The learning of grammar is seen to be linear and the Method prides itself in its ‘calculated and systematic’ approach to language learning. Students are taught more complicated grammar structures ‘step by step’ as they go along.

5. not explain lexis too much. Each student has a Callan book that contains translations of new words in their own language. New words are drilled on their own and then put in question-answer sets.

e.g.

Teacher: Repeat ‘storey’.

Students: Storey

Teacher: If you fell from a one-storey building, would you die?

If you fell from a one-storey  building, would you die?

(Note: The teacher is also providing practice of the 2nd conditional, which they had previously learnt the rules of.)

Student: If I fell from a one-storey building, I wouldn’t die but I would be injured.

(Note: The student is also practising the word ‘injured’, which she has previously learnt)

6. Give writing practice in the form of dictations. Students check their spelling by looking at the same dictations in their books.

After one week of training, we were thrown into 8 hours of 50-minute lessons a day where we would drill the hell out of the students.  In the process, I lost my voice by the end of that week since I was asking and answering every question at break-neck speed for 8 hours every day. I worked at Callan for nearly 2 years, and was eventually roped in to do placement testing and FCE classes. I started to experiment with the lessons over time, breaking the rule of never explaining grammar points to the students and trying different ways of adapting the Callan books to enable more clarification of meaning and form to take place, but always looking over my shoulder to see if one of the directors might walk past and catch me deviating from the method. At the end of my time in Callan, I was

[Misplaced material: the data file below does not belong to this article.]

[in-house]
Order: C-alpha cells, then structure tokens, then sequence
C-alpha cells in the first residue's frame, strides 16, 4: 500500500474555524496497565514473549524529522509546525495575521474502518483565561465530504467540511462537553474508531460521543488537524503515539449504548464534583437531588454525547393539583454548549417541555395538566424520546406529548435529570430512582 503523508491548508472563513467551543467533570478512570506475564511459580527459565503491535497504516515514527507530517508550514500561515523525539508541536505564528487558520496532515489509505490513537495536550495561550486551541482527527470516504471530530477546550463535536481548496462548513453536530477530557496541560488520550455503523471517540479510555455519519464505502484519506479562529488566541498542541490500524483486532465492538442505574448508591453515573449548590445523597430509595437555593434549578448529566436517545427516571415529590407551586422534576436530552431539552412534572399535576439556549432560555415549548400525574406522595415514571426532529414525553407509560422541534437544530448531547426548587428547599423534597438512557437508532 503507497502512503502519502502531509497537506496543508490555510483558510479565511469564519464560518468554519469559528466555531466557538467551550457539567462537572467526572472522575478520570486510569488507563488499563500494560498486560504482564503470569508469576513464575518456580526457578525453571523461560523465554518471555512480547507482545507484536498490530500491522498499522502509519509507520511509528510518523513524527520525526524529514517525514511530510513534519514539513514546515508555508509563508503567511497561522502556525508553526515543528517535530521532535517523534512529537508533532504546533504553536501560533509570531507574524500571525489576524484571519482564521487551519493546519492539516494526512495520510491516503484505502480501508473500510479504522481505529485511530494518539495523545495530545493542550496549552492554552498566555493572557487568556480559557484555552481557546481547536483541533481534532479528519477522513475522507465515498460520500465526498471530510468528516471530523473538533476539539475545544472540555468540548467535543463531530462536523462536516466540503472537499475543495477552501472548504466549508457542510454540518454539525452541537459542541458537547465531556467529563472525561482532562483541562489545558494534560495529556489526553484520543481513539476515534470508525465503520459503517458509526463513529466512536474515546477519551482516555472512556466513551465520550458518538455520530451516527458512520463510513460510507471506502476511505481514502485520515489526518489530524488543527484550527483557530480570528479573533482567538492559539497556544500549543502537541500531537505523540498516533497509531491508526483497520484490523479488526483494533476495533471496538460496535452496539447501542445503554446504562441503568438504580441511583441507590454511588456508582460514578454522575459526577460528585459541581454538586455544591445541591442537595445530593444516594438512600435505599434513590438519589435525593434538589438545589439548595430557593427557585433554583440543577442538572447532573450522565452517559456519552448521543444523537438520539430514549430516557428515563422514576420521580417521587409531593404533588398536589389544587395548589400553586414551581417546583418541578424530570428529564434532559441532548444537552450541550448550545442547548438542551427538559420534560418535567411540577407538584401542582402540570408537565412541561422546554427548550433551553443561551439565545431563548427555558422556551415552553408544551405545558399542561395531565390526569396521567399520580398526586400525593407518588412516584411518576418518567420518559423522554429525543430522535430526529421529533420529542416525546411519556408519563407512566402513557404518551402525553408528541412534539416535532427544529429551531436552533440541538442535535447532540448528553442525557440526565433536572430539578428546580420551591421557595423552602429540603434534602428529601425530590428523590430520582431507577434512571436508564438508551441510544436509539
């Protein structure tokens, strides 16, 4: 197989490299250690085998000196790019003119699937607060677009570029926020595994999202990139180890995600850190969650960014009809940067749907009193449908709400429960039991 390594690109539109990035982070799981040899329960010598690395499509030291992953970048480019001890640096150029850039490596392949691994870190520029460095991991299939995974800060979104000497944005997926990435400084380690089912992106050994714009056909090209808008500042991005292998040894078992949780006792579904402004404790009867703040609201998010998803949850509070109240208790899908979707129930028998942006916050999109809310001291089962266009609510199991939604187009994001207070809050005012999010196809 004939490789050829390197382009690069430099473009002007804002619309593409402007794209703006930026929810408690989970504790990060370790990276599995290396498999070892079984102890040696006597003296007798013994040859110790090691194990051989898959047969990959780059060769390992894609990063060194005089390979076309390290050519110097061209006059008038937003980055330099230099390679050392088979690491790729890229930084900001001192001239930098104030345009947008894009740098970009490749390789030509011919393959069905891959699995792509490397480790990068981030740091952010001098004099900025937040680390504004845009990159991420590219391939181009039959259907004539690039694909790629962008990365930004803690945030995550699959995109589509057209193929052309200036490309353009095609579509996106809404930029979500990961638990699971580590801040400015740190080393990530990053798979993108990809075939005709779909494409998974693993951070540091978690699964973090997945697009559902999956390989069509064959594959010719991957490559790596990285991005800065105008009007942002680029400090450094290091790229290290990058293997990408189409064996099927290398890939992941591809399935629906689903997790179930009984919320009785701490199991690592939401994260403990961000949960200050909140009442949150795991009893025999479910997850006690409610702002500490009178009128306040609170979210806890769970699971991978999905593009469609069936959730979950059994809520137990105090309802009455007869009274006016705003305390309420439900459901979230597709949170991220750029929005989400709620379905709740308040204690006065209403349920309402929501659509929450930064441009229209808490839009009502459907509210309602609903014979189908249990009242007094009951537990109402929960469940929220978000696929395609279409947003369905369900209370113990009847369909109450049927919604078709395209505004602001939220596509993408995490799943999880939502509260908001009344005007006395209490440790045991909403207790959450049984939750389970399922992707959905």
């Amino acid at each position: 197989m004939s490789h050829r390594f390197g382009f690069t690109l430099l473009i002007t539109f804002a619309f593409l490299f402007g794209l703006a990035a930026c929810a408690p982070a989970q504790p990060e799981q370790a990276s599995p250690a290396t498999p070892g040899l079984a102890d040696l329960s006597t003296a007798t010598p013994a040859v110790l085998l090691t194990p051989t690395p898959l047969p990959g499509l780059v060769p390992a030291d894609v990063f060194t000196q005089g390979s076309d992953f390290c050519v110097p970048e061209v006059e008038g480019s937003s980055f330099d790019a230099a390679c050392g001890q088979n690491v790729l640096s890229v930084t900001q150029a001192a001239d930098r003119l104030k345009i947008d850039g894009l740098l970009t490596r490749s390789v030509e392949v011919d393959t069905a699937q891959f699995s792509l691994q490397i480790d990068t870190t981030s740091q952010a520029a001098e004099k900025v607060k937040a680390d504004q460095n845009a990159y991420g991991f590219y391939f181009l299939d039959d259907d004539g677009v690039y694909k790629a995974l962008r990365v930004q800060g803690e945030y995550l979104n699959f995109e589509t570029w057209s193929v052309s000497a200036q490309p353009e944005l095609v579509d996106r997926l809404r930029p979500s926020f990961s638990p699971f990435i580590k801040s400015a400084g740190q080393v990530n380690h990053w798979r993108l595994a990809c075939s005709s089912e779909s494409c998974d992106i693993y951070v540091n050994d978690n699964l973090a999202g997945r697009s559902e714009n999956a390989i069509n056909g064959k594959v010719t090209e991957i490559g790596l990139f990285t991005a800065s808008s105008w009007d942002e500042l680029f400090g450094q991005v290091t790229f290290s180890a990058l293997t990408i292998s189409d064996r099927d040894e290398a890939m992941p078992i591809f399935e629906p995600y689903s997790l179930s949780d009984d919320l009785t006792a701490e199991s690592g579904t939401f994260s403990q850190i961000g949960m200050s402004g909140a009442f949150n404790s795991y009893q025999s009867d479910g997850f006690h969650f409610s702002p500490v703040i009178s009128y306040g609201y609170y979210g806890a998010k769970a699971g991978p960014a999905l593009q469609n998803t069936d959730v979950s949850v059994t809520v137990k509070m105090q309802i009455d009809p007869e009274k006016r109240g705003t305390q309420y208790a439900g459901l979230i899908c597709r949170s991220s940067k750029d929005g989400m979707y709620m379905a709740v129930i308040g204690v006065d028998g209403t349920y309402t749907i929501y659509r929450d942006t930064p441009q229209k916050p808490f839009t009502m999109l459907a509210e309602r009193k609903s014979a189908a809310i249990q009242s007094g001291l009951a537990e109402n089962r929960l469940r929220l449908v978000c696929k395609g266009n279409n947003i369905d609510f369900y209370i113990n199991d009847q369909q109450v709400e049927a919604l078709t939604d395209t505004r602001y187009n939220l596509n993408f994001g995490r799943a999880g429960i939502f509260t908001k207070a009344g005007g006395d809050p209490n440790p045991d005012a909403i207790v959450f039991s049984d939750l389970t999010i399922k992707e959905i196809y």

poached by another school, where I was allowed to explore other ways of teaching while still doing some Callan drilling for a quarter of my teaching hours.

After about 8 months, I decided that I liked teaching enough to make it a proper career, and proceeded to do the Celta course. It was then I realised that the Callan method was sneered upon and the butt of many jokes in the TEFL world. I kept my head down and tried the different approaches to teaching that were thrown my way, but all this time, never forgetting the things that Callan school had taught me.